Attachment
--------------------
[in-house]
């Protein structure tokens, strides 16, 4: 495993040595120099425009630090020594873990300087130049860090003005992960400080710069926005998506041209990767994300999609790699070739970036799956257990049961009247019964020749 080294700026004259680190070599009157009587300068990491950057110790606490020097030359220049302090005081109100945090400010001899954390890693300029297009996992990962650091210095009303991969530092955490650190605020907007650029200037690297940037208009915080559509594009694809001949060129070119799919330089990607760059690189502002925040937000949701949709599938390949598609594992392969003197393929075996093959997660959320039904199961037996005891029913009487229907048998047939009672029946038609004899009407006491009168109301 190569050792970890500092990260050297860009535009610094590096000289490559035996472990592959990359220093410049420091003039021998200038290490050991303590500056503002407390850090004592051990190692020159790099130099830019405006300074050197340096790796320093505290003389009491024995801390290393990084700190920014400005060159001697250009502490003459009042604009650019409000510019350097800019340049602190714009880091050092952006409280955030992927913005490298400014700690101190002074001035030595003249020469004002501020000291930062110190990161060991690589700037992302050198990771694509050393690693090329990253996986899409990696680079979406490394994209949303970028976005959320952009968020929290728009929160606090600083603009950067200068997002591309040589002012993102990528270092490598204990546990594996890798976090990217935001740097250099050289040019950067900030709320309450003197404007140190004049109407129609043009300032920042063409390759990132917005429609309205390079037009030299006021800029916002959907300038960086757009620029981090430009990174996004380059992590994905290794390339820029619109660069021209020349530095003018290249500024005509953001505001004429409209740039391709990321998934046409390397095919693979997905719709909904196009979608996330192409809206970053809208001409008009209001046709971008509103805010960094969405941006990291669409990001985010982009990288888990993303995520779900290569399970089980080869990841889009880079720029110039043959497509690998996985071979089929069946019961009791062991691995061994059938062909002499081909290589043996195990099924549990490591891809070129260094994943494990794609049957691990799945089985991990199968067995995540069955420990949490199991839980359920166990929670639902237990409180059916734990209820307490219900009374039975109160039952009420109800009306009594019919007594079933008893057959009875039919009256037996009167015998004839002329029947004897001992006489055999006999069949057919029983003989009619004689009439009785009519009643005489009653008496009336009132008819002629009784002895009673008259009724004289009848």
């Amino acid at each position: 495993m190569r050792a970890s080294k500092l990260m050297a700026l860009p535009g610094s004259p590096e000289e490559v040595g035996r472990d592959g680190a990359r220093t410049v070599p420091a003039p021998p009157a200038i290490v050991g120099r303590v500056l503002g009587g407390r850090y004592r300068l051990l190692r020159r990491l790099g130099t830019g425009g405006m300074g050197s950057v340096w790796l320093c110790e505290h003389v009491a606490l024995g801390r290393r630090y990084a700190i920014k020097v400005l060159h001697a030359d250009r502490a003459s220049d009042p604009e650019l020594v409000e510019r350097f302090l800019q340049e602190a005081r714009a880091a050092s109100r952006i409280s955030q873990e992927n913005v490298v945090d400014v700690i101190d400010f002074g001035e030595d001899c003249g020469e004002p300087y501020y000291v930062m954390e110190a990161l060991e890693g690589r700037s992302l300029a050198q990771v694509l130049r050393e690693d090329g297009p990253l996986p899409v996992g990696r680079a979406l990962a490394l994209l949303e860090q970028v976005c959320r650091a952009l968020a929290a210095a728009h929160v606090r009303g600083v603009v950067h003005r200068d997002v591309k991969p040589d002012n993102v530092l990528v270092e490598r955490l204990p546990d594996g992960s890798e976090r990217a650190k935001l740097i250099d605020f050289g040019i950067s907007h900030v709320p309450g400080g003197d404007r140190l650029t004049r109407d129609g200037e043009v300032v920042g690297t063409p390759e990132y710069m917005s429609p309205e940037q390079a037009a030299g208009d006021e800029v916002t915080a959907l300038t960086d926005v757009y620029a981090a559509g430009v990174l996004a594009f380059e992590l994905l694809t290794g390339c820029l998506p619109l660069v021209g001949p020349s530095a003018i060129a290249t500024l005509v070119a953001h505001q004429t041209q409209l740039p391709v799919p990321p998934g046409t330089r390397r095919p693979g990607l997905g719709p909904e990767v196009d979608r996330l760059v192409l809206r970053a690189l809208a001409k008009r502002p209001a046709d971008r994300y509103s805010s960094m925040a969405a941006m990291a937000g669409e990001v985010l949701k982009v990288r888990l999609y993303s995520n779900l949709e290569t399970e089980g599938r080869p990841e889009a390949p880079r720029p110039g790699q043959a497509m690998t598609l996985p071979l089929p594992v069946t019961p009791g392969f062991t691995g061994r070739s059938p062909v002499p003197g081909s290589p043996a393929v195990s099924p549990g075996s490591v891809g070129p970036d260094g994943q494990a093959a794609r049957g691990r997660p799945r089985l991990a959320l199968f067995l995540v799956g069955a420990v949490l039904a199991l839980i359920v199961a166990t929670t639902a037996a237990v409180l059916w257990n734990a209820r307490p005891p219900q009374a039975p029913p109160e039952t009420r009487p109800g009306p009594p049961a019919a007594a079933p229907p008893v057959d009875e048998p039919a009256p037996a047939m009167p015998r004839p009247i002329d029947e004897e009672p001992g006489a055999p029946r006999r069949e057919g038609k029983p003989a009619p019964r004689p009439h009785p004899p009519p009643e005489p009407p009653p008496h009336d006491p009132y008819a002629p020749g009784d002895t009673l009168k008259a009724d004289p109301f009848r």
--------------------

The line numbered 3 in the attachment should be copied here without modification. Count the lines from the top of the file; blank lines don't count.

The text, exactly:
């Amino acid at each position: 495993m190569r050792a970890s080294k500092l990260m050297a700026l860009p535009g610094s004259p590096e000289e490559v040595g035996r472990d592959g680190a990359r220093t410049v070599p420091a003039p021998p009157a200038i290490v050991g120099r303590v500056l503002g009587g407390r850090y004592r300068l051990l190692r020159r990491l790099g130099t830019g425009g405006m300074g050197s950057v340096w790796l320093c110790e505290h003389v009491a606490l024995g801390r290393r630090y990084a700190i920014k020097v400005l060159h001697a030359d250009r502490a003459s220049d009042p604009e650019l020594v409000e510019r350097f302090l800019q340049e602190a005081r714009a880091a050092s109100r952006i409280s955030q873990e992927n913005v490298v945090d400014v700690i101190d400010f002074g001035e030595d001899c003249g020469e004002p300087y501020y000291v930062m954390e110190a990161l060991e890693g690589r700037s992302l300029a050198q990771v694509l130049r050393e690693d090329g297009p990253l996986p899409v996992g990696r680079a979406l990962a490394l994209l949303e860090q970028v976005c959320r650091a952009l968020a929290a210095a728009h929160v606090r009303g600083v603009v950067h003005r200068d997002v591309k991969p040589d002012n993102v530092l990528v270092e490598r955490l204990p546990d594996g992960s890798e976090r990217a650190k935001l740097i250099d605020f050289g040019i950067s907007h900030v709320p309450g400080g003197d404007r140190l650029t004049r109407d129609g200037e043009v300032v920042g690297t063409p390759e990132y710069m917005s429609p309205e940037q390079a037009a030299g208009d006021e800029v916002t915080a959907l300038t960086d926005v757009y620029a981090a559509g430009v990174l996004a594009f380059e992590l994905l694809t290794g390339c820029l998506p619109l660069v021209g001949p020349s530095a003018i060129a290249t500024l005509v070119a953001h505001q004429t041209q409209l740039p391709v799919p990321p998934g046409t330089r390397r095919p693979g990607l997905g719709p909904e990767v196009d979608r996330l760059v192409l809206r970053a690189l809208a001409k008009r502002p209001a046709d971008r994300y509103s805010s960094m925040a969405a941006m990291a937000g669409e990001v985010l949701k982009v990288r888990l999609y993303s995520n779900l949709e290569t399970e089980g599938r080869p990841e889009a390949p880079r720029p110039g790699q043959a497509m690998t598609l996985p071979l089929p594992v069946t019961p009791g392969f062991t691995g061994r070739s059938p062909v002499p003197g081909s290589p043996a393929v195990s099924p549990g075996s490591v891809g070129p970036d260094g994943q494990a093959a794609r049957g691990r997660p799945r089985l991990a959320l199968f067995l995540v799956g069955a420990v949490l039904a199991l839980i359920v199961a166990t929670t639902a037996a237990v409180l059916w257990n734990a209820r307490p005891p219900q009374a039975p029913p109160e039952t009420r009487p109800g009306p009594p049961a019919a007594a079933p229907p008893v057959d009875e048998p039919a009256p037996a047939m009167p015998r004839p009247i002329d029947e004897e009672p001992g006489a055999p029946r006999r069949e057919g038609k029983p003989a009619p019964r004689p009439h009785p004899p009519p009643e005489p009407p009653p008496h009336d006491p009132y008819a002629p020749g009784d002895t009673l009168k008259a009724d004289p109301f009848r």